The geographic context and the military history of the archipelago as well as its strategic importance for the USA during the Cold War particularly captured César's imagination. Her research focused on Baltra Island (also known as South Seymour), which was an air base for the US army, and North Seymour Island, which was used for military shooting practice and bombing training. These lines of enquiry led her to the National Archives in Washington DC where she found aerial photographs of these islands taken by military aeroplanes, including the negatives presented on these pages, which record a line of flight to North Seymour.
For the exhibition César creates an installation based on film footage, documents and geo-political information captured in the Galápagos during and after the research trip, articulated with Morel's reflections.
Marcus Coates (b.1968, London; lives Malvern) uses multiple artistic media - performance, sound and video installations, photography and sculpture - to explore humans' relations with our natural surroundings. He is especially interested in the ways in which humans regard and relate to other species, as a means of investigating how we see ourselves. He is interested in 'being animal': what forms animal consciousness can take and how it connects variously with the human. Key works include Dawn Chorus (2007) in which humans seem to mimic songbirds, and Journey to the Lower World (2004), bringing shamanistic practices to a Liverpool tower block.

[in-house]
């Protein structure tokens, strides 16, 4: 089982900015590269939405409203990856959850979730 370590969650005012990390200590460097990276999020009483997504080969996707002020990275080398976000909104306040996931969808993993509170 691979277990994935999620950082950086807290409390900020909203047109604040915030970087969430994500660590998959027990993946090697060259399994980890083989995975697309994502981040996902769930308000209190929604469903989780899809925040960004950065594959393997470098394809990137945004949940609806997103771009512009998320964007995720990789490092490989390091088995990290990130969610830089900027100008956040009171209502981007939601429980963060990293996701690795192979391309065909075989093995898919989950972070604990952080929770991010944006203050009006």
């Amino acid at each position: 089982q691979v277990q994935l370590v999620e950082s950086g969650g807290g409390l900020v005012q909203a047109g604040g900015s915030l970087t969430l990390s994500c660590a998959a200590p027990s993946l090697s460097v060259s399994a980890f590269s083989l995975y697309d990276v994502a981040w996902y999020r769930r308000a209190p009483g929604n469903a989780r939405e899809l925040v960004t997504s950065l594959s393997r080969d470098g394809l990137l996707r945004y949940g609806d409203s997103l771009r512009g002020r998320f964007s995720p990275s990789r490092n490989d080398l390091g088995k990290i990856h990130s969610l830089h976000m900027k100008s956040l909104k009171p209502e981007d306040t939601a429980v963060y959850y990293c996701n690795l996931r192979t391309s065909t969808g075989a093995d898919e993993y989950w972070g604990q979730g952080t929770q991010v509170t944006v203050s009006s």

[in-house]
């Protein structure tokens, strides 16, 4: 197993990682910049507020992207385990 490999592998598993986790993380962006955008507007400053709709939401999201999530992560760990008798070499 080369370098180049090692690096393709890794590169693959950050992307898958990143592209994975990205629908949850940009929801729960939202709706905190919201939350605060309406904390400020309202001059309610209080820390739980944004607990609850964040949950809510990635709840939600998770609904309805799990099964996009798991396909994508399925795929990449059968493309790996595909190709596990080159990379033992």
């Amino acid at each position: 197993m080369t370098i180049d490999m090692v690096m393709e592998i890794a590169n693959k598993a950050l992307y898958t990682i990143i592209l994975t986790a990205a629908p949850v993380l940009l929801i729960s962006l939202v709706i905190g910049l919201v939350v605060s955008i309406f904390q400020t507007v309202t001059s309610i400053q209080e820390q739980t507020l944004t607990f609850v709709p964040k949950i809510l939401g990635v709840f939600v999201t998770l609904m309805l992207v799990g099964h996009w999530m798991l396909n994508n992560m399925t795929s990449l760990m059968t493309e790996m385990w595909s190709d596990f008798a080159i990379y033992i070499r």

Unsurprisingly in view of his earlier work, Coates' journey to the Galápagos provided him with a wealth of material and inspiration. He engaged actively with what he encountered, improvising oddly incisive works on site. Galápagos Fashions (2008) parodied the showy appeal of Galápagos fauna as typically (and most often beautifully) presented in nature magazines, coffee-table books and tourist brochures. Coates himself cross-dressed in a bright pink frock and posed as if vying for attention with the iconic giant tortoises. In similar vein, his now famous work Human Report (2008) appropriates the format of the nature documentary, turning the tables by sending a blue-footed booby (Coates in this case wearing a cardboard costume) to observe human behaviour. The film of his research was presented on Galápagos television, the news report from which was in turn incorporated into Coates' final video artwork.
Dorothy Cross (b.1956, Cork; lives Co. Galway) is one of Ireland's leading artists with a practice that encompasses a range of media, including sculpture, photography, film and opera. Her art conveys a poetic and passionate interest in the relationship between nature and culture.
Dorothy Cross was the first of the artists to visit the Galápagos, travelling there in April 2007. She was accompanied by her friend, the actor and director Fiona Shaw. She had already visited the Galápagos in 1994 and scuba-dived among hammerhead sharks, living aboard a boat and swimming at night with sea-lions delineated by phosphorescence. Thirteen years later she was dismayed by the increase in the human population and its deleterious impact on animals and their habitats.